Oh, Nuts!

Crunchy goodness that’s good for you too? These potent portables pack a powerful taste and health punch
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Nuts have been a mainstay of the human diet all over the world since prehistoric times—in fact, almonds, which are native to the Mediterranean region, were one of the earliest foods to be cultivated. Today, there are thousands of varieties of nuts grown. The most popular? At more than 600 million pounds eaten per year in the U.S., it’s the peanut, which was first harvested in South America about 800 B.C. Their popularity on this continent began to take off during the Civil War, as soldiers turned to peanuts for sustenance. Peanuts soared to new heights in 1969 as Apollo astronauts carried them into space.


Think of nuts as being high in fat? While that is true, there’s some good news for nut lovers: The types of fat they contain— monounsaturated and polyunsaturated— actually have great health benefits! In fact, research shows they can protect your heart and lower cholesterol. What’s more, they’re rich in omega-3 fatty acids, which reduce heart-attack and stroke risk, and arginine, which keeps blood vessels in tiptop shape. And while all nuts offer these benefits, each variety offers its own extra health boost: Almonds contain more fiber per ounce than other nuts—that’s likely why a study in the International Journal of Obesity found that when dieters added the nuts to their meal plans, they lost more weight than did dieters who added more complex carbs. For the biggest antioxidant boost, crunch on walnuts—they have the highest concentration of the disease-fighting, anti-aging nutrients. Pistachios are rich in an antioxidant called gamma-tocopherol, which helps reduce lung-cancer risk. Another cancer fighter? Brazil nuts, which are chock-full of selenium, a mineral known to help thwart the disease. Trying to lower your cholesterol? Opt for pecans, which studies show can lower “bad” LDL cholesterol levels up to 33 percent. And don’t forget cashews— they get their superpowers from high concentrations of magnesium, which boosts your memory.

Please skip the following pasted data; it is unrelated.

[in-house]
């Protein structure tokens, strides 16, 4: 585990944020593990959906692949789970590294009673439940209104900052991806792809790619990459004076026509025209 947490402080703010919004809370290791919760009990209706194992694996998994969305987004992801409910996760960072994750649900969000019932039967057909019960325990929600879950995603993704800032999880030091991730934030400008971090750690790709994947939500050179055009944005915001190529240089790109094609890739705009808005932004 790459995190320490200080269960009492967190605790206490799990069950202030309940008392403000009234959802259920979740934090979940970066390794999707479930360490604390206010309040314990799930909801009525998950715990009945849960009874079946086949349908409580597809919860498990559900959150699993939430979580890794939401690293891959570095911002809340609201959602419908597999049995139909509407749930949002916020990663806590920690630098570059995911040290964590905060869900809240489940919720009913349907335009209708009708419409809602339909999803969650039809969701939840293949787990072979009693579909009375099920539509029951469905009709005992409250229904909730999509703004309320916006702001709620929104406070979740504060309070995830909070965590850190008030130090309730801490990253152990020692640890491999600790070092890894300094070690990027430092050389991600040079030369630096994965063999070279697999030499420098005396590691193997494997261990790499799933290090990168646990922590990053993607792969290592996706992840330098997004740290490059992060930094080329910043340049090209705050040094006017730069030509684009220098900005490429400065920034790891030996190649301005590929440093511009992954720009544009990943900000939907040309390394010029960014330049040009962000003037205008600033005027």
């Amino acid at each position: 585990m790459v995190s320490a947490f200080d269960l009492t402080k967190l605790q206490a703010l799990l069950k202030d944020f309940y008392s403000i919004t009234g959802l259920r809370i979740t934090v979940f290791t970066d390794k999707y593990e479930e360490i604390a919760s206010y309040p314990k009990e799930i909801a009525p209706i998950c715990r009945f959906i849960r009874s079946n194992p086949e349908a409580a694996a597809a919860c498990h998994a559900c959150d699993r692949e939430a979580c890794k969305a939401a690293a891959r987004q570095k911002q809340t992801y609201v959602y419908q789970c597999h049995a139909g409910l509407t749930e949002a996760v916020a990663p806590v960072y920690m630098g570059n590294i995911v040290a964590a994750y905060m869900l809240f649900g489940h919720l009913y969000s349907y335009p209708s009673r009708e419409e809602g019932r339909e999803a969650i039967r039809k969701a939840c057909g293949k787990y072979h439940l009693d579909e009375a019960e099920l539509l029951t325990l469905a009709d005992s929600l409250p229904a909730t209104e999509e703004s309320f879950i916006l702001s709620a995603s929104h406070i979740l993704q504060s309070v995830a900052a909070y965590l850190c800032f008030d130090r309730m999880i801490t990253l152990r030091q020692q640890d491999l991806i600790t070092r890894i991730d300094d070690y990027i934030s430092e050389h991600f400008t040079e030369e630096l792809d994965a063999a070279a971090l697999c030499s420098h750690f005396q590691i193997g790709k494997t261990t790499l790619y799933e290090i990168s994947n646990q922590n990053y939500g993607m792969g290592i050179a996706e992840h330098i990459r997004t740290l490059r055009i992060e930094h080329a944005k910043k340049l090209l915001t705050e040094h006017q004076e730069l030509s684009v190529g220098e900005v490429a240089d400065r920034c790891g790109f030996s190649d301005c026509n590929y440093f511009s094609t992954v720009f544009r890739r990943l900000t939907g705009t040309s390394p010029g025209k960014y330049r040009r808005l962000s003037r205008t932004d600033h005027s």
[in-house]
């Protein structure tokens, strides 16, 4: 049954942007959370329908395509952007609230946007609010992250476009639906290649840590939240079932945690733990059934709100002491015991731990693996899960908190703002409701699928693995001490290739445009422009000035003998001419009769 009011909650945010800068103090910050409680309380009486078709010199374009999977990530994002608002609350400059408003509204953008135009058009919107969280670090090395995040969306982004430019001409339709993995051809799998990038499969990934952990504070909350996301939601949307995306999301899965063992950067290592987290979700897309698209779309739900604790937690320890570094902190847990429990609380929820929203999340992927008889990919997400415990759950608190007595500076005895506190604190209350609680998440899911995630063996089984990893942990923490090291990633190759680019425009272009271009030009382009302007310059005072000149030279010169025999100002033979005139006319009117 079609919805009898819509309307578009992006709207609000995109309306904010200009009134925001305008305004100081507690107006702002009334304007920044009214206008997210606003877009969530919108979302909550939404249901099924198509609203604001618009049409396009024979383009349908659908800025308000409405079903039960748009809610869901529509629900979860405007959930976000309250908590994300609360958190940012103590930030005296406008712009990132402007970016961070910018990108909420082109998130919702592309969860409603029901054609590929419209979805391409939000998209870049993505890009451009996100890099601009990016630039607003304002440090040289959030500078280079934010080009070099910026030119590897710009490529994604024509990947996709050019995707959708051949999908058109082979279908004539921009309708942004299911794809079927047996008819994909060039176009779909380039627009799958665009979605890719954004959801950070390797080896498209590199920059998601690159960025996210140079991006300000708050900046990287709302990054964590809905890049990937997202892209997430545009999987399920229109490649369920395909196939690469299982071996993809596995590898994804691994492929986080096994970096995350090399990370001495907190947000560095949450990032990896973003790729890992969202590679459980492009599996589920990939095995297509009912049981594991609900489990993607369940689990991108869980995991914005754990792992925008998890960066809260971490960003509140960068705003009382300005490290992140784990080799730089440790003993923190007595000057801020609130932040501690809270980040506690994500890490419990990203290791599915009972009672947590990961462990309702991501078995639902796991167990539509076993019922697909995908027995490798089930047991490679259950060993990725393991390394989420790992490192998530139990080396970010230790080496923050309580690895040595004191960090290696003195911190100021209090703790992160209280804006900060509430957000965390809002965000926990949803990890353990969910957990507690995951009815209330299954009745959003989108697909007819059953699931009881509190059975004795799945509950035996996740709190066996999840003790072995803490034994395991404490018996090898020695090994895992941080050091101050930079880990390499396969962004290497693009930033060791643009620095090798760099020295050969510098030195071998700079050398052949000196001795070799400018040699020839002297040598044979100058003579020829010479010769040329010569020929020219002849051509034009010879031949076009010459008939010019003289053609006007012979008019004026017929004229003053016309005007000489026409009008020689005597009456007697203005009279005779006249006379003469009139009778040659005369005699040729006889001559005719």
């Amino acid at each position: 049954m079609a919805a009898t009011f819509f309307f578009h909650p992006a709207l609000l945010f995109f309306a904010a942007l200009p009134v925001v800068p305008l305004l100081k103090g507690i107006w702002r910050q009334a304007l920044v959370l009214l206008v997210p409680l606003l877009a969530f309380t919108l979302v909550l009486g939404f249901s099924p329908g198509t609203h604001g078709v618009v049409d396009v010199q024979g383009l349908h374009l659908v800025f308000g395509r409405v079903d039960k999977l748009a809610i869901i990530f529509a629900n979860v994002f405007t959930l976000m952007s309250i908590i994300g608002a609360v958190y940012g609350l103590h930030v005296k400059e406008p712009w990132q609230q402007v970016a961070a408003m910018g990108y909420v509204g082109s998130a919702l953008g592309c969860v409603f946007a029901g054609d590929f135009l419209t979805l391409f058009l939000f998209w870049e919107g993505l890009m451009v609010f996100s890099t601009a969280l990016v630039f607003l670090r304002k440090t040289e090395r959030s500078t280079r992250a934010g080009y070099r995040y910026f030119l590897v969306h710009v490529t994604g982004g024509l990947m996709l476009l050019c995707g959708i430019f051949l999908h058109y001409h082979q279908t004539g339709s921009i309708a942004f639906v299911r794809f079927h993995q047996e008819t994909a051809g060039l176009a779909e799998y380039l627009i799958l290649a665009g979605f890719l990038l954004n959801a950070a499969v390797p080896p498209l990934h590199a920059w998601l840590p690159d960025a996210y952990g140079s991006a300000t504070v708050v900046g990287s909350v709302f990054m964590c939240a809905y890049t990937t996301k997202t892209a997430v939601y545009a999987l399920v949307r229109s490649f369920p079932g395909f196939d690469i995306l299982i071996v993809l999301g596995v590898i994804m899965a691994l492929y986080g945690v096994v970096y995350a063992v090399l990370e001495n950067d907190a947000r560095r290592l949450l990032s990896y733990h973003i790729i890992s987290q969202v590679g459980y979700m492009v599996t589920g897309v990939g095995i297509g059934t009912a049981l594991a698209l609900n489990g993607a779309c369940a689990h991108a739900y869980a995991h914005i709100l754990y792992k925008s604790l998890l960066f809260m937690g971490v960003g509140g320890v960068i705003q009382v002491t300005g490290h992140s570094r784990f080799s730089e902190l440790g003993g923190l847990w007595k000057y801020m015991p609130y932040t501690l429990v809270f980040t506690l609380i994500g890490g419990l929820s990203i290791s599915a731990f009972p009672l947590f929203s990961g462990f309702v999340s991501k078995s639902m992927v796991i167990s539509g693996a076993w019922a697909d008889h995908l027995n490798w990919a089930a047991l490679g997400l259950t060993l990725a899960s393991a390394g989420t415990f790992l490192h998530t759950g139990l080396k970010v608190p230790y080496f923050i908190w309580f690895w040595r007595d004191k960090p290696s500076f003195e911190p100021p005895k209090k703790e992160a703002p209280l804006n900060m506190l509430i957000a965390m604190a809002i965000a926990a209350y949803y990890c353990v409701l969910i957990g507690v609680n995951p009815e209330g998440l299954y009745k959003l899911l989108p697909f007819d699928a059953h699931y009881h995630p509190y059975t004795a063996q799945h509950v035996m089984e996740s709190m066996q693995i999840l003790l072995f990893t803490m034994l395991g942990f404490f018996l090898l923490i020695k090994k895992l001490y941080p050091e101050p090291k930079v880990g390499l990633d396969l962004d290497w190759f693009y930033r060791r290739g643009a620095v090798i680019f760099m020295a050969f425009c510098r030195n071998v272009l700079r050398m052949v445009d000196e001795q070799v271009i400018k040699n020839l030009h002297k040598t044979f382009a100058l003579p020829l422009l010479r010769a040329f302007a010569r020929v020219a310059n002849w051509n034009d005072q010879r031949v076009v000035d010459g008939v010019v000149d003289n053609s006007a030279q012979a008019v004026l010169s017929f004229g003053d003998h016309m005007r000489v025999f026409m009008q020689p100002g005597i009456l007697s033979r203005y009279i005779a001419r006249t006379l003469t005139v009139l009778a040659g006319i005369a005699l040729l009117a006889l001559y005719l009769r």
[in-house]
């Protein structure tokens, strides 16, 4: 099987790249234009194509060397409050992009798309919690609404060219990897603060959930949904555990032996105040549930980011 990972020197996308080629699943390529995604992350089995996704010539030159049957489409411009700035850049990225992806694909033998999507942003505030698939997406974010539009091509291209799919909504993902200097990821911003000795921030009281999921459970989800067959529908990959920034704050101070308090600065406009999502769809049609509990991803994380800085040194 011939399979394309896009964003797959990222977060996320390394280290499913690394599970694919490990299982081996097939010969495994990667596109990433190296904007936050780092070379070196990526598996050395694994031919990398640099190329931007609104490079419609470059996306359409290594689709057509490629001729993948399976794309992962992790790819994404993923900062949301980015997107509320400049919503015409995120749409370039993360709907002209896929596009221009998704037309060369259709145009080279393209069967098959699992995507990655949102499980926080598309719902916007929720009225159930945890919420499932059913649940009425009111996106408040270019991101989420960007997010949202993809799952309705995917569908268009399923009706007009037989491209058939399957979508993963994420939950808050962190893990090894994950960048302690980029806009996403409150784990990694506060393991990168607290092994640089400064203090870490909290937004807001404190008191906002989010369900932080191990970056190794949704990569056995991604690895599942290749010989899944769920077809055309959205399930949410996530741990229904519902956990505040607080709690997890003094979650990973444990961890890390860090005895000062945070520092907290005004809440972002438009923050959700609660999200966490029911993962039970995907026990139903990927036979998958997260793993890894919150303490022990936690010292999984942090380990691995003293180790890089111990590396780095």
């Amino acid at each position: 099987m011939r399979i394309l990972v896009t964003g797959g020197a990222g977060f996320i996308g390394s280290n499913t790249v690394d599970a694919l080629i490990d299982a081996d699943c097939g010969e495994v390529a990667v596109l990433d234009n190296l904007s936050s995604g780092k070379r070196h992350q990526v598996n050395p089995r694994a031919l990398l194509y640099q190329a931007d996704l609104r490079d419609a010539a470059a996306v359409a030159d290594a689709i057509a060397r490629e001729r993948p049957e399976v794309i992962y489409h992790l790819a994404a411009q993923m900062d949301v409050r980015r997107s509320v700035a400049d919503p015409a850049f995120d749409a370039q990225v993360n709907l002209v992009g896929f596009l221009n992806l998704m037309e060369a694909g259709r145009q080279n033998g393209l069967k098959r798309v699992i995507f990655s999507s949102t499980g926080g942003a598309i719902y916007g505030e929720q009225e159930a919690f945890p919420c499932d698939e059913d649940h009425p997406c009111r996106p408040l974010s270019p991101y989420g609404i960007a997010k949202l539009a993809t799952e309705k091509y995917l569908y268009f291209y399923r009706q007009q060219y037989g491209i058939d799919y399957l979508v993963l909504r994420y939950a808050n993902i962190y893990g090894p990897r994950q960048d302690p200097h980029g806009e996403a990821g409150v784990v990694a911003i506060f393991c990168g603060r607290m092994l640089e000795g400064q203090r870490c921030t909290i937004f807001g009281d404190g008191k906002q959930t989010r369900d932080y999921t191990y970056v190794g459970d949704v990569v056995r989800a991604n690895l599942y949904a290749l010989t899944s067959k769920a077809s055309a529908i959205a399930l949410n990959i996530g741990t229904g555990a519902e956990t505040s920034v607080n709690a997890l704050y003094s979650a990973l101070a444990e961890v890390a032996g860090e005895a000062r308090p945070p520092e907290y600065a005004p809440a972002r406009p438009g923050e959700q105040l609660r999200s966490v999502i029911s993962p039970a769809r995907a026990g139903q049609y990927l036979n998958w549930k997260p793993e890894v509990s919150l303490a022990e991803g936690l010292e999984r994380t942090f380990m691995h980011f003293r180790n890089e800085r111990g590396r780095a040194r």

When buying nuts in the shell, look for ones that feel heavy for their size—they’ll crack open to reveal a meaty interior. Give them a quick shake, too, to make sure there’s no rattling, a telltale sign of staleness. If you’re buying them unshelled, look for nuts that are plump and firm to the touch. Choosing between roasted and raw? Go ahead and pick your favorite—as long as the nuts are dry-roasted without salt or oil, you’ll get the same health benefits from either option. (Salted nuts are fine as an occasional treat, but those watching their sodium intake should steer clear.) When it comes to storage, an airtight container in a cool, dry place will keep nuts fresh for up to a month. For longer-term storage, the freezer is best: Because nuts are high in oil, they can become rancid when exposed to light and heat.



Courtesy of Whole Foods Market


2 cups whole shelled almonds
1½ cups shelled pecan halves
1½ cups shelled filberts (hazelnuts)
1 cup sugar
¼ tsp. ground allspice
½ tsp. sea salt
2 egg whites
1 Tbs. grated orange peel
½ cup unsalted butter


Preheat oven to 325° F. Blanch almonds (cover with boiling water in a bowl, drain, rinse with cool water, rub off skins). Spread all three types of nuts on a rimmed baking pan. Bake, stirring occasionally, 20 to 25 minutes until lightly toasted. In a small bowl stir together sugar, allspice and salt. In a separate small mixer bowl, beat egg whites at high speed until soft peaks form, gradually add sugar mixture and continue to beat until stiff peaks form. By hand, fold in nuts and grated orange peel. Melt butter in the oven on the original baking pan. Return nut mixture to that pan and spread over the butter. Bake, stirring every 10 minutes or so, for 25 to 30 minutes until nuts are brown. Cool completely on the pan. Store up to two weeks in an airtight container at room temperature.


Related Read: Spectrum of Spuds

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